Following a report undertaken by the National Academies of Sciences, Engineering and Medicine, the Brain Injury Association of America has recently advised that a reclassification system for TBIs is being considered.
The report, Traumatic Brain Injury: a Roadmap for Accelerating Progress, argued that the current TBI classification framework of mild, moderate or severe was "inaccurate, outdated and does not effectively serve patients, clinicians or payers".
It is felt that data accumulated over the last 10 years shows the existing terminology is too crude and is not indicative of a patient's recovery. There are cases where the TBI is ‘mild’ yet the patient has not returned to work within a year of the injury and, conversely, where the injury is ‘severe’ yet the recovery does not accord with the label of a severe TBI. Consequently the patients are not receiving the appropriate treatment they may require.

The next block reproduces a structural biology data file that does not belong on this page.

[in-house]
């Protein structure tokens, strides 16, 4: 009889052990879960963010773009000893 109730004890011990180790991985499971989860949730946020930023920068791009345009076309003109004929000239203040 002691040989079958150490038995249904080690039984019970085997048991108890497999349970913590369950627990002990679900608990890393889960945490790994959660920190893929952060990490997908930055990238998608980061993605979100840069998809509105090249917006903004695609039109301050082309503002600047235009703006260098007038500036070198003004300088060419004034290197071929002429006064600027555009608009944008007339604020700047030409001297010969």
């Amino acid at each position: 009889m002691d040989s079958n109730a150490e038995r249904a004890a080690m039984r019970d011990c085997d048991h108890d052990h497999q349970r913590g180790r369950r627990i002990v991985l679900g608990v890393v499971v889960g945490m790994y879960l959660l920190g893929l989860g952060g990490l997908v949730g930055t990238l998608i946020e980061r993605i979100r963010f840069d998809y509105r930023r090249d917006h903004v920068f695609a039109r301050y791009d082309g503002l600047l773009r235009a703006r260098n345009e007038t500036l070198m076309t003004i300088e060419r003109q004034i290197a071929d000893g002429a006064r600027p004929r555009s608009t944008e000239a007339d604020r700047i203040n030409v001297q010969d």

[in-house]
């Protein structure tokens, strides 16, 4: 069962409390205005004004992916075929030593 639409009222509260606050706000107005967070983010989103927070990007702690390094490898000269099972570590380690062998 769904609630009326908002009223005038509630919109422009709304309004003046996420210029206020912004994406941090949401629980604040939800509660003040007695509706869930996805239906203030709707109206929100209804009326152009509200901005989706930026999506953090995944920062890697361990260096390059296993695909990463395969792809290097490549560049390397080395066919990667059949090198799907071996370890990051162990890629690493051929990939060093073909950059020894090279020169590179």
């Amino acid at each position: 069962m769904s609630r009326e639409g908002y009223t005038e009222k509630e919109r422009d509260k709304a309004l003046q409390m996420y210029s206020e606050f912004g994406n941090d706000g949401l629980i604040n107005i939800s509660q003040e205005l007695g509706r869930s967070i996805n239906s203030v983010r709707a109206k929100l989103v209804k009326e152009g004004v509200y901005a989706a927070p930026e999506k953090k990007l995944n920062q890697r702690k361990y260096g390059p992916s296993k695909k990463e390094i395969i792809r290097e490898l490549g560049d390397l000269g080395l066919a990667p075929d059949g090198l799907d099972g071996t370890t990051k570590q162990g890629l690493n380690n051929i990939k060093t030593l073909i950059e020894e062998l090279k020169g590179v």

A TBI Classification Working Group has been set up, consisting of medical professionals and researchers specialising in brain injury. They will work together to come up with a new reclassification system which will put greater emphasis on factors such as patient’s Glasgow Coma Scale score, imaging, blood-based biomarkers and pre-morbidity. The group will present their findings and recommendations at a US conference in January 2024.
Setting up a working group tasked with looking into the reclassification of TBIs is not a surprising development. The current classification system of mild, moderate and severe not being aligned to the outcomes is something that our experts have identified for some time. Whether any changes are made and how long they take, remains to be seen. However, if changes are made in the US, this may well prompt alterations to the UK classification system. Watch this space.
Alexandra Puddy - Brain Injury SIG member
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